News - Sep 5, 2022 Pacific Delegates Enhance Understanding of Waste Management Facilities Operation
After an early working breakfast with representatives from the Australian Department of Climate Change, Energy, the Environment and Water, the Sustainable Financing for Waste Management Study Tour participants bid farewell to Canberra. It was a spectacular drive through the rolling plains of New South Wales, the bright yellow camphor fields bursting in the morning light, and the team eventually arrived at the Albury Waste Management Centre, one of Australia’s most advanced waste disposal facilities.
The site is undoubtedly impressive. As a drive-through facility that enables residents to deliver all kinds of recyclable products and general waste, the site is impeccably organised and facilitates a tip shop, polystyrene recovery, mattress shredding, metal and paint recovery, furniture recovery, a construction and demolition sorting platform, a food and garden organics transfer station, and even an innovative project using black soldier fly larvae to address food waste.
‘As a regional facility, we process 200,000 tons of waste per year,’ explained Andrea Baldwin, Team Leader for Resource Recovery at Albury. ‘All of this waste used to go straight to the landfill, and we have the fourth largest landfill in New South Wales. For more than a decade we’ve focused on recycling and because we’ve been able to divert so much waste through this process, we’ve actually managed to extend the life of the landfill for an additional 20 years. It’s been a long and hard journey, but we are extremely proud of what we’ve been able to achieve.’
The study tour participants were given an expertly guided site tour to understand how the different facilities work, followed by a Talanoa with the site operators. A range of topics were discussed from technology to legislative arrangements, financial considerations, energy production, and engaging with the local community, and the afternoon was alive with conversation and questions.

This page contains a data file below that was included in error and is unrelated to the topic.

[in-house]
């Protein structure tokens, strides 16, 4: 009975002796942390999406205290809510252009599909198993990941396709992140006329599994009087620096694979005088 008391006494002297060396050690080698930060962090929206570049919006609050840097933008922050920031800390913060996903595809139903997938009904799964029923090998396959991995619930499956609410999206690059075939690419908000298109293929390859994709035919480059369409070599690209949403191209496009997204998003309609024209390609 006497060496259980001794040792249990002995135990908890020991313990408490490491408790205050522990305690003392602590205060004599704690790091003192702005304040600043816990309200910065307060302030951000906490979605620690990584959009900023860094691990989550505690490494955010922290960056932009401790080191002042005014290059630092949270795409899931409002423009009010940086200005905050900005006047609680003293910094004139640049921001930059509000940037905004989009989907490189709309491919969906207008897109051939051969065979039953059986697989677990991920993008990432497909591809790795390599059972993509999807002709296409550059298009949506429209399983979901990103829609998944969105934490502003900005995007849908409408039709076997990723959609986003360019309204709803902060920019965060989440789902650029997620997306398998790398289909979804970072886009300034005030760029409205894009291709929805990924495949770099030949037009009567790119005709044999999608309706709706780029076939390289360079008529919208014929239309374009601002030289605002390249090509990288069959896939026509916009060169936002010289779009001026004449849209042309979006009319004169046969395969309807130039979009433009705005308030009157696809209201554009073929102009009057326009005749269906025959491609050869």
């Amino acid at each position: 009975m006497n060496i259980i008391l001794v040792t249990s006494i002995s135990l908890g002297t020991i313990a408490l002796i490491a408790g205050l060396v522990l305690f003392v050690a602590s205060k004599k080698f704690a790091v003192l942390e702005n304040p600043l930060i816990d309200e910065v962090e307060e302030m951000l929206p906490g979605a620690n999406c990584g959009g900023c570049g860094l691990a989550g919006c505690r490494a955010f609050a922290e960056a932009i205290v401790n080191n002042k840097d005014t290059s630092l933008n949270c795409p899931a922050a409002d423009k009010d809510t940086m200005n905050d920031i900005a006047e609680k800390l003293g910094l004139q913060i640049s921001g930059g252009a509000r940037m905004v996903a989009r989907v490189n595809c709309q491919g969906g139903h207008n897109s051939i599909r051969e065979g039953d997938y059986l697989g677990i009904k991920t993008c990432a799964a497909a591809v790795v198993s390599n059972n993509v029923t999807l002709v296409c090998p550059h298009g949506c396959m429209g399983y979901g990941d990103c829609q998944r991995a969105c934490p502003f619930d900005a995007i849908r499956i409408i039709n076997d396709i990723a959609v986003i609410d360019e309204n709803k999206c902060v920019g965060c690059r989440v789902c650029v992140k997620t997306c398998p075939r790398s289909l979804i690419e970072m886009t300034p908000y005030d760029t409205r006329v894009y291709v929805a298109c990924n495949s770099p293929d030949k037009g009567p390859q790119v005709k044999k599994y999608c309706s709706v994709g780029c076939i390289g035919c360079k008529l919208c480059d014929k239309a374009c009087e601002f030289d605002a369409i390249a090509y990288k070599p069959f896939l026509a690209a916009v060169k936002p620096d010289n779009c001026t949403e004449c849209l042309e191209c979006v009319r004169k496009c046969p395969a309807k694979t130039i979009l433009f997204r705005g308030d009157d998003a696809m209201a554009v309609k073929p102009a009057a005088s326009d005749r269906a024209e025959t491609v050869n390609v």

‘Today was enlightening,’ commented one participant. ‘There was just so much to take in. Maintaining a site like this requires both infrastructure and community education, and I was particularly interested to learn how they built the community outreach reach costs into their operations. At the end of the day, waste management requires a change of behaviour, and it was impressive to see how they have built up a relationship with their local community to help achieve this.’
‘This week we’ve spoken a lot about the circular economy,’ commented another participant. ‘But here we’ve actually seen what that looks like in operation, how different closed-loop systems can really feed into each other. Even though this site is different from the Container Deposit Schemes that we’ve seen, in reality, the financial model is quite similar, and it’s been incredibly useful to see how we can apply the principles of sustainable financing in different ways. There is a lot we can take back to the islands, and I’m inspired to see what we can do.’
Article and Photos by GEF ISLANDS/PacWastePlus – Dr Kiara Worth